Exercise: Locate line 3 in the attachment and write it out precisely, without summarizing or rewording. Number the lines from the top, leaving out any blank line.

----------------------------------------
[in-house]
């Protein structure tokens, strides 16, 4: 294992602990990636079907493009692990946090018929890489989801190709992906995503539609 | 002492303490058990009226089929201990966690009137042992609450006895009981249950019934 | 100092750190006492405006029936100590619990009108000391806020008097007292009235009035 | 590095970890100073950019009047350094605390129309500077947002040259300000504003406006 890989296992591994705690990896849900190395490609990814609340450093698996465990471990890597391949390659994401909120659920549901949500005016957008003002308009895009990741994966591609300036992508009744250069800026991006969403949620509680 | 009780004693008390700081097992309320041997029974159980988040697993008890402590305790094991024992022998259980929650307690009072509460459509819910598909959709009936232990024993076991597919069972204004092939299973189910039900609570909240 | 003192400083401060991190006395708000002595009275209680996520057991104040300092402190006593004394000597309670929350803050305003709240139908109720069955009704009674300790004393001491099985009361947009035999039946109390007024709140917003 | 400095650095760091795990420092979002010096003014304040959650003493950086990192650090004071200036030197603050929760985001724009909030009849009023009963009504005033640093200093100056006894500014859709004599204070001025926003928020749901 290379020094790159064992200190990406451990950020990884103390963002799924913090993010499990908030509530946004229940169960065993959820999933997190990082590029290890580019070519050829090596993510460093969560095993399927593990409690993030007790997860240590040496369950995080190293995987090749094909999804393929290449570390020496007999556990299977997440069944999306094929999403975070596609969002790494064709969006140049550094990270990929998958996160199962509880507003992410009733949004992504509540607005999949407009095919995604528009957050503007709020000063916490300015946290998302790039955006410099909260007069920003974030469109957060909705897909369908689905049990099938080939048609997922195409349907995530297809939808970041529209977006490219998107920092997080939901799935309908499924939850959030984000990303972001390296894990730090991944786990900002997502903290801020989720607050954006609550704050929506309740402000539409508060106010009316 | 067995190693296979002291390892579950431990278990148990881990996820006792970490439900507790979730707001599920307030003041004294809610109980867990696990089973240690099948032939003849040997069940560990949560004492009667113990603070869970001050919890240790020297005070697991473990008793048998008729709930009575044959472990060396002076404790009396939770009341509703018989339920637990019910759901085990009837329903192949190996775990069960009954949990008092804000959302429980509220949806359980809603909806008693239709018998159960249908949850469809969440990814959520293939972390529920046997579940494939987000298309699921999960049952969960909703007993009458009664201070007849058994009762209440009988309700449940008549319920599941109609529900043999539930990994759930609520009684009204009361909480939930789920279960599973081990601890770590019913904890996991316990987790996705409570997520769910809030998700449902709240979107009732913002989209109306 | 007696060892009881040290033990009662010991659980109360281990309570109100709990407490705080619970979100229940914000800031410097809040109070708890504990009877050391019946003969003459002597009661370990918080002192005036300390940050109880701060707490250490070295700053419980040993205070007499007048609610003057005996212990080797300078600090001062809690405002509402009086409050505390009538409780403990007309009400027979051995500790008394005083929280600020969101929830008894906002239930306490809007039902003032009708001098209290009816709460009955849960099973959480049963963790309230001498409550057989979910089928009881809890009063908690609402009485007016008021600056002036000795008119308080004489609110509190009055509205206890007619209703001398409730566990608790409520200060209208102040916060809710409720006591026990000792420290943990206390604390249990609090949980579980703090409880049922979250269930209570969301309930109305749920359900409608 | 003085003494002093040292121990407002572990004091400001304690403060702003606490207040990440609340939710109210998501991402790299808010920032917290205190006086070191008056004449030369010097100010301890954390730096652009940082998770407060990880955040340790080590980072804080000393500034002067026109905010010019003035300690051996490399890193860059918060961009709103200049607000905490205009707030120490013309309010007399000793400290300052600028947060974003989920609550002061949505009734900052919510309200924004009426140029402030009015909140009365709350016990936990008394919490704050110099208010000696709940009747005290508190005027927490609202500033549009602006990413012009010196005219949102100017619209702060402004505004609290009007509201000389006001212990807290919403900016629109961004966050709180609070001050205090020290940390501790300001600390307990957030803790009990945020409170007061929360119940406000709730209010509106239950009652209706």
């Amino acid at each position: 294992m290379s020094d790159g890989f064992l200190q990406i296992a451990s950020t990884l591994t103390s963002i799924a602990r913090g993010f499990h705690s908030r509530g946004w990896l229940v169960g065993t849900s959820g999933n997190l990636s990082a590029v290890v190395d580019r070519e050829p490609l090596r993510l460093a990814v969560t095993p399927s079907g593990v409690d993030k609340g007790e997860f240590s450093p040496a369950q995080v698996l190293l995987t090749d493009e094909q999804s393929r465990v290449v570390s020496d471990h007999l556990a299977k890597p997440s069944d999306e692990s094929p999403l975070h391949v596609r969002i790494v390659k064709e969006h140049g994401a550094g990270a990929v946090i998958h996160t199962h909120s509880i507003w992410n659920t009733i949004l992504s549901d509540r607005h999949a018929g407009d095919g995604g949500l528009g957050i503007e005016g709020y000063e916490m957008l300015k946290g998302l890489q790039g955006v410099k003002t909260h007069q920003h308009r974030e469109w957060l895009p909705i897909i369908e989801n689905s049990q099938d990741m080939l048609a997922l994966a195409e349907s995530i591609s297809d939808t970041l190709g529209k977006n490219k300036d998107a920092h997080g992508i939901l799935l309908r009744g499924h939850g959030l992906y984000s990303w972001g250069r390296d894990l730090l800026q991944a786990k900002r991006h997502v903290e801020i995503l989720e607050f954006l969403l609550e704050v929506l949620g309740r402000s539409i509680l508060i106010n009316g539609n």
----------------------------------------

């Amino acid at each position: 294992m290379s020094d790159g890989f064992l200190q990406i296992a451990s950020t990884l591994t103390s963002i799924a602990r913090g993010f499990h705690s908030r509530g946004w990896l229940v169960g065993t849900s959820g999933n997190l990636s990082a590029v290890v190395d580019r070519e050829p490609l090596r993510l460093a990814v969560t095993p399927s079907g593990v409690d993030k609340g007790e997860f240590s450093p040496a369950q995080v698996l190293l995987t090749d493009e094909q999804s393929r465990v290449v570390s020496d471990h007999l556990a299977k890597p997440s069944d999306e692990s094929p999403l975070h391949v596609r969002i790494v390659k064709e969006h140049g994401a550094g990270a990929v946090i998958h996160t199962h909120s509880i507003w992410n659920t009733i949004l992504s549901d509540r607005h999949a018929g407009d095919g995604g949500l528009g957050i503007e005016g709020y000063e916490m957008l300015k946290g998302l890489q790039g955006v410099k003002t909260h007069q920003h308009r974030e469109w957060l895009p909705i897909i369908e989801n689905s049990q099938d990741m080939l048609a997922l994966a195409e349907s995530i591609s297809d939808t970041l190709g529209k977006n490219k300036d998107a920092h997080g992508i939901l799935l309908r009744g499924h939850g959030l992906y984000s990303w972001g250069r390296d894990l730090l800026q991944a786990k900002r991006h997502v903290e801020i995503l989720e607050f954006l969403l609550e704050v929506l949620g309740r402000s539409i509680l508060i106010n009316g539609n």